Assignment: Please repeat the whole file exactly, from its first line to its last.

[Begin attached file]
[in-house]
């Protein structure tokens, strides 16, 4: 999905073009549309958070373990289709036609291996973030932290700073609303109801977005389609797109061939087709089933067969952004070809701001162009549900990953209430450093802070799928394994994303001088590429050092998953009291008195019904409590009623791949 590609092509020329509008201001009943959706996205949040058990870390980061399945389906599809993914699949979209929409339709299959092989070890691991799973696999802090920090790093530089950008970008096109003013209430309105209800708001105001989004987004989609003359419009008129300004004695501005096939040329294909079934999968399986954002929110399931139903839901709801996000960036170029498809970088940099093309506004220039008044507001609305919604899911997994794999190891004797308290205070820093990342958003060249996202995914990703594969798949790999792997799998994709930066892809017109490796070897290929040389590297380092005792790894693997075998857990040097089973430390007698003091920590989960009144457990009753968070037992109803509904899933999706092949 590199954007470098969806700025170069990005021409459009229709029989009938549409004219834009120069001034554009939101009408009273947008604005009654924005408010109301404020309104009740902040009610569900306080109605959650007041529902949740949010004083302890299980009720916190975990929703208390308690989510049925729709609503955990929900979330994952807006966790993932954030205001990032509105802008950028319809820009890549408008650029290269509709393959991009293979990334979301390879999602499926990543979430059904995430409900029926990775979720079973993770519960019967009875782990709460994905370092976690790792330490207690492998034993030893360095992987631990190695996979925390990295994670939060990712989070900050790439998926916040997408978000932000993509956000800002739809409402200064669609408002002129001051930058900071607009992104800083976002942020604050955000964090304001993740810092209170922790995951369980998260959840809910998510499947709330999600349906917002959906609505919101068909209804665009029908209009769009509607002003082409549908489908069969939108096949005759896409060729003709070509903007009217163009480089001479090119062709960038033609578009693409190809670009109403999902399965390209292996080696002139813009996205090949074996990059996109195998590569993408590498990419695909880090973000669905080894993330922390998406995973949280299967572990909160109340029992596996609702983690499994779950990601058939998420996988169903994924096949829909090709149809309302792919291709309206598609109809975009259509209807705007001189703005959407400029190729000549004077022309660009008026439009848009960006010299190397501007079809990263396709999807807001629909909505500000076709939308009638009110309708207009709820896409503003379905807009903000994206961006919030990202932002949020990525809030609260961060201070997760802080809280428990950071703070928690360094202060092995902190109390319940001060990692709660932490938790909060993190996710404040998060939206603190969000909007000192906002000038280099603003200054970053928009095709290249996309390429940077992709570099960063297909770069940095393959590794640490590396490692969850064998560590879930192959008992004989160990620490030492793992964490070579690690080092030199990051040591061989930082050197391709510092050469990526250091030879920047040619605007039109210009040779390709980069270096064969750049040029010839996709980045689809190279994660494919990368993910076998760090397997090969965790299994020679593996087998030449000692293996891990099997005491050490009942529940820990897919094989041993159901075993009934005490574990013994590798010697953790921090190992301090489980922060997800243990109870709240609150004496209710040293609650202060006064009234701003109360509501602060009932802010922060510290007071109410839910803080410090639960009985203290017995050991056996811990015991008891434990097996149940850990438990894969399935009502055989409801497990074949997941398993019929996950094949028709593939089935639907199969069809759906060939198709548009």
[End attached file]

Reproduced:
[in-house]
């Protein structure tokens, strides 16, 4: 999905073009549309958070373990289709036609291996973030932290700073609303109801977005389609797109061939087709089933067969952004070809701001162009549900990953209430450093802070799928394994994303001088590429050092998953009291008195019904409590009623791949 590609092509020329509008201001009943959706996205949040058990870390980061399945389906599809993914699949979209929409339709299959092989070890691991799973696999802090920090790093530089950008970008096109003013209430309105209800708001105001989004987004989609003359419009008129300004004695501005096939040329294909079934999968399986954002929110399931139903839901709801996000960036170029498809970088940099093309506004220039008044507001609305919604899911997994794999190891004797308290205070820093990342958003060249996202995914990703594969798949790999792997799998994709930066892809017109490796070897290929040389590297380092005792790894693997075998857990040097089973430390007698003091920590989960009144457990009753968070037992109803509904899933999706092949 590199954007470098969806700025170069990005021409459009229709029989009938549409004219834009120069001034554009939101009408009273947008604005009654924005408010109301404020309104009740902040009610569900306080109605959650007041529902949740949010004083302890299980009720916190975990929703208390308690989510049925729709609503955990929900979330994952807006966790993932954030205001990032509105802008950028319809820009890549408008650029290269509709393959991009293979990334979301390879999602499926990543979430059904995430409900029926990775979720079973993770519960019967009875782990709460994905370092976690790792330490207690492998034993030893360095992987631990190695996979925390990295994670939060990712989070900050790439998926916040997408978000932000993509956000800002739809409402200064669609408002002129001051930058900071607009992104800083976002942020604050955000964090304001993740810092209170922790995951369980998260959840809910998510499947709330999600349906917002959906609505919101068909209804665009029908209009769009509607002003082409549908489908069969939108096949005759896409060729003709070509903007009217163009480089001479090119062709960038033609578009693409190809670009109403999902399965390209292996080696002139813009996205090949074996990059996109195998590569993408590498990419695909880090973000669905080894993330922390998406995973949280299967572990909160109340029992596996609702983690499994779950990601058939998420996988169903994924096949829909090709149809309302792919291709309206598609109809975009259509209807705007001189703005959407400029190729000549004077022309660009008026439009848009960006010299190397501007079809990263396709999807807001629909909505500000076709939308009638009110309708207009709820896409503003379905807009903000994206961006919030990202932002949020990525809030609260961060201070997760802080809280428990950071703070928690360094202060092995902190109390319940001060990692709660932490938790909060993190996710404040998060939206603190969000909007000192906002000038280099603003200054970053928009095709290249996309390429940077992709570099960063297909770069940095393959590794640490590396490692969850064998560590879930192959008992004989160990620490030492793992964490070579690690080092030199990051040591061989930082050197391709510092050469990526250091030879920047040619605007039109210009040779390709980069270096064969750049040029010839996709980045689809190279994660494919990368993910076998760090397997090969965790299994020679593996087998030449000692293996891990099997005491050490009942529940820990897919094989041993159901075993009934005490574990013994590798010697953790921090190992301090489980922060997800243990109870709240609150004496209710040293609650202060006064009234701003109360509501602060009932802010922060510290007071109410839910803080410090639960009985203290017995050991056996811990015991008891434990097996149940850990438990894969399935009502055989409801497990074949997941398993019929996950094949028709593939089935639907199969069809759906060939198709548009």